A recurring theme in these pages is a debunking of the myth that fruits and vegetables containing carotenes can supply adequate vitamin A in human diets. The enzyme responsible for the conversion of beta-carotene to vitamin A is called beta-carotene 15,15’-monoxgenase (BCOM1). Scientists from Newcastle University have found that almost 50 percent of females have a genetic variation that reduces their ability to convert beta-carotene. “Vitamin A is incredibly important. . . ,” notes Dr. Georg Lietz, who participated in the study. “It boosts our immune system and reduces the risk of inflammation such as that associated with chest infections. What our research shows is that many women are simply not getting enough of this vital nutrient because their bodies are not able to convert the beta-carotene.” Here we have one more incident of the law of unintended consequences. “Worryingly, younger women are at particular risk,” said Leitz. “The older generations tend to eat more eggs, milk and liver, which are naturally rich in vitamin A, whereas the health-conscious youngsters on low-fat diets are relying heavily on the beta-carotene form of the nutrient” (Science Daily, November 18, 2009).
SETBACK FOR MONSANTO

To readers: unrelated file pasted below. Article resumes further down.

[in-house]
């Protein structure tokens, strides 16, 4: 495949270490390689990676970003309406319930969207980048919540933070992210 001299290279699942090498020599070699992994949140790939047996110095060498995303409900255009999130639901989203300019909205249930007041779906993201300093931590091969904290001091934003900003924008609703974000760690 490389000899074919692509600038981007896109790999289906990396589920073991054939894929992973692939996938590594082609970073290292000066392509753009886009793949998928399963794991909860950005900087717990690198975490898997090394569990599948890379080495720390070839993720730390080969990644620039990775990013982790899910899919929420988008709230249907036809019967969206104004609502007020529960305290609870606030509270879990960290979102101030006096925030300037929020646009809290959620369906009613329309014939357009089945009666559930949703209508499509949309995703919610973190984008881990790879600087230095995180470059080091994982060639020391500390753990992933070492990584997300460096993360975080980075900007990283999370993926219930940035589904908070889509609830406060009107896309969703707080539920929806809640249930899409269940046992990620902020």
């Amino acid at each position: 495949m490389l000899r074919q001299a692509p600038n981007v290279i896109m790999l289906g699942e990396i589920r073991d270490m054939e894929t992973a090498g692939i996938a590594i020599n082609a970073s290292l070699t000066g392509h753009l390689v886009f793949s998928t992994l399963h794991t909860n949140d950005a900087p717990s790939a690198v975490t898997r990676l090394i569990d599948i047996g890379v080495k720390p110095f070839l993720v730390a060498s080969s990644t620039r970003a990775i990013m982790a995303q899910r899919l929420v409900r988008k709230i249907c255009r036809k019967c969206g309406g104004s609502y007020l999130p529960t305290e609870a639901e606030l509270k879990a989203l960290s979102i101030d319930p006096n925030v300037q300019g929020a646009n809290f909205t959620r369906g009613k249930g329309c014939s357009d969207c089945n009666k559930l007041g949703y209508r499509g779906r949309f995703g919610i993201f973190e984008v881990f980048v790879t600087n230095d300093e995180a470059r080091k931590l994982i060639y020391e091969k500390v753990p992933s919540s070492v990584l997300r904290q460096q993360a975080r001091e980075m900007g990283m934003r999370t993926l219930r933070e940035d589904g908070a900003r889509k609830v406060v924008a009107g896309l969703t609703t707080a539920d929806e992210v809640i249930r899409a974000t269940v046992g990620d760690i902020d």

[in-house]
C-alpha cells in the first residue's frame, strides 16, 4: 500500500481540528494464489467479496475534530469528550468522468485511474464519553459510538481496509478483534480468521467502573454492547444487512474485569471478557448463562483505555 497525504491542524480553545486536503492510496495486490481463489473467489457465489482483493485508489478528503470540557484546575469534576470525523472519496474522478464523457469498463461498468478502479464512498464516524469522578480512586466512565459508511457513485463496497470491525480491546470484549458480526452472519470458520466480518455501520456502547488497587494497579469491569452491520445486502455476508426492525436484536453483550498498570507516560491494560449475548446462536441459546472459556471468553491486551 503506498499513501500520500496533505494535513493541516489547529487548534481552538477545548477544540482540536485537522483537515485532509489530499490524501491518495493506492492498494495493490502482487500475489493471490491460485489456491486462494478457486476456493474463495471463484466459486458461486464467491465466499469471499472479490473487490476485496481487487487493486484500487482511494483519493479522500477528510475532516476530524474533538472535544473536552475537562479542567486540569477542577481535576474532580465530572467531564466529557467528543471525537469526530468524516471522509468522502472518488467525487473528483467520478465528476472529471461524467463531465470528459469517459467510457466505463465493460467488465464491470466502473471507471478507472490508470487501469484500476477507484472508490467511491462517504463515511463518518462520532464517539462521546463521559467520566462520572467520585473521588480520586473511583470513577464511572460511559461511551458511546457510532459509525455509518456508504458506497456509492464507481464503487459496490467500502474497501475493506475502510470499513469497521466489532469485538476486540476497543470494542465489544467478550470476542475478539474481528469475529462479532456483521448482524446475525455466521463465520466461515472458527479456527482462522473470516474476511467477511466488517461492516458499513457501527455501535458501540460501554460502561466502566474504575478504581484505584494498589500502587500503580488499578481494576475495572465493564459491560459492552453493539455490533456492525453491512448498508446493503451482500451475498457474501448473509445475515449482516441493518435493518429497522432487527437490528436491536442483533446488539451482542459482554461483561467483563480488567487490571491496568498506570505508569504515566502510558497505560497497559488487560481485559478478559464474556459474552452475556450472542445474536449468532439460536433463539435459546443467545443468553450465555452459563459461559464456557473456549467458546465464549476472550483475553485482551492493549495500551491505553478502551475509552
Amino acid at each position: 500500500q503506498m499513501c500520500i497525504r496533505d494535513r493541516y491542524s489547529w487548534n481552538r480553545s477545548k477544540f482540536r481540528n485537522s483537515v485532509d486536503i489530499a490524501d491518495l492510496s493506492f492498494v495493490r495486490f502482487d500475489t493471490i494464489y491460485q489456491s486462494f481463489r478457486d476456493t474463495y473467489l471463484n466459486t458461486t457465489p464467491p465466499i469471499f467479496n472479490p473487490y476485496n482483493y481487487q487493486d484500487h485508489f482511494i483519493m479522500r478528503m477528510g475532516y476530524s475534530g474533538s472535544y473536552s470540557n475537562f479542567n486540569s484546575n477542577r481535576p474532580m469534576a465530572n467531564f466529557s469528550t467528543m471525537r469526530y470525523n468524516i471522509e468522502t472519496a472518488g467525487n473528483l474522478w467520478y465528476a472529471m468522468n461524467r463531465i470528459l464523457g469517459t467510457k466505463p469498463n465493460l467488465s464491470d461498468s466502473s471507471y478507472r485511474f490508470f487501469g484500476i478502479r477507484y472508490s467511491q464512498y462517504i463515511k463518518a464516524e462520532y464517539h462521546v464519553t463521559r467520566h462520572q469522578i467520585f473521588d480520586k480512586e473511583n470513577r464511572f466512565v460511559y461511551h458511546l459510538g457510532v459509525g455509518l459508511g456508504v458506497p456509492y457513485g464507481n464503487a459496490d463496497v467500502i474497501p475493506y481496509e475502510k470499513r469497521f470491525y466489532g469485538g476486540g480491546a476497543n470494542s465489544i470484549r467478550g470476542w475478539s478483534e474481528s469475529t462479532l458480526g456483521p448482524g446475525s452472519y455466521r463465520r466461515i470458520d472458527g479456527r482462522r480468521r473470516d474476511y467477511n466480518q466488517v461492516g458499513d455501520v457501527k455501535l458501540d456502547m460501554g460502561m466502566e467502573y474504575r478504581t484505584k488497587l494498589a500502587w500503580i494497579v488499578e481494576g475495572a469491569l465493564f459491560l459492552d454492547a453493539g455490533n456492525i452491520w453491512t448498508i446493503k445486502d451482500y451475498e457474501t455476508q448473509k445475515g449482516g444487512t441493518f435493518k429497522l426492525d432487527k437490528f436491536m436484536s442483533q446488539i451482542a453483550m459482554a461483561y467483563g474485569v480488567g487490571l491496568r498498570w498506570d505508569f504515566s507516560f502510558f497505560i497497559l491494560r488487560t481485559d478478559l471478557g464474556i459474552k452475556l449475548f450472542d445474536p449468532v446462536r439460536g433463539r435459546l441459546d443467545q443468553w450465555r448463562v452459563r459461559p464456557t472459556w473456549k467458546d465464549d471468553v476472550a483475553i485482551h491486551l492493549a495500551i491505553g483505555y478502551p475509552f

After planning for income of several billion dollars from so-called “second generation” genetically modified seeds, Monsanto withdrew its application for approval of two GM corn varieties in April 2009. Under conditions of secrecy, Monsanto subsidiary Renessen informed the European Food Safety Authority (EFSA) that it no longer wishes to pursue application for two varieties of corn designed to accelerate the growth rate of animals. Renessen cited “decreased commercial value worldwide” as the reason for withdrawal, but scientists who have followed the application process believe the real reason is safety. Although the two varieties were approved in the U.S., Canada, Australia and New Zealand, the concerns of several European countries forced EFSA to take a close look at the applicant’s supporting studies. The dossiers included rigged research and false assumptions in the reported experiments; failure to offer any test results based on cooked or processed corn; failure to test the whole GM plant in feeding trials; confusing and contradictory characterizations of the GM varieties and proteins; fraudulent mixing of GM strains during trials; pooling of crop data so as to mask undesirable effects in experiments; feeding trials too short to reveal true physiological changes in animal tissues; and the choice of an irrevelant, unrelated corn variety as the control group for comparison with the GM lines, with the clear intention of hiding potentially serious differences in composition or side effects on animals. Fortunately, these toxic strains of GM corn do not appear to have been grown or commercialized anywhere in the world (www.cornucopia.org, February 10, 2010).